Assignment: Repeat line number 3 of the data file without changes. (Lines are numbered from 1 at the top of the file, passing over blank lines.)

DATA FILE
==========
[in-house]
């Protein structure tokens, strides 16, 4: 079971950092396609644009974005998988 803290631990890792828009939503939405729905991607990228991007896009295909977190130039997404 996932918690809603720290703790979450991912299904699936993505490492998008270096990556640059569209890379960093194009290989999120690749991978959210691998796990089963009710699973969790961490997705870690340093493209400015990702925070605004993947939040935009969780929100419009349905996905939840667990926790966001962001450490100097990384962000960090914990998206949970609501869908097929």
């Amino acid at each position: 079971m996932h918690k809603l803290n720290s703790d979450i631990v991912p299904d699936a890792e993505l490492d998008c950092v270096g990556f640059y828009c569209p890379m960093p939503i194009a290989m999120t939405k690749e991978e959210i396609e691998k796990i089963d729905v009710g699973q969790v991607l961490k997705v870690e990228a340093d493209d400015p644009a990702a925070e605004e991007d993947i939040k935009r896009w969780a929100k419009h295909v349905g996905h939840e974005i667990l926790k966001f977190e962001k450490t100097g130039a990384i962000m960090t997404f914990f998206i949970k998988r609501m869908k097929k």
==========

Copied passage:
């Amino acid at each position: 079971m996932h918690k809603l803290n720290s703790d979450i631990v991912p299904d699936a890792e993505l490492d998008c950092v270096g990556f640059y828009c569209p890379m960093p939503i194009a290989m999120t939405k690749e991978e959210i396609e691998k796990i089963d729905v009710g699973q969790v991607l961490k997705v870690e990228a340093d493209d400015p644009a990702a925070e605004e991007d993947i939040k935009r896009w969780a929100k419009h295909v349905g996905h939840e974005i667990l926790k966001f977190e962001k450490t100097g130039a990384i962000m960090t997404f914990f998206i949970k998988r609501m869908k097929k």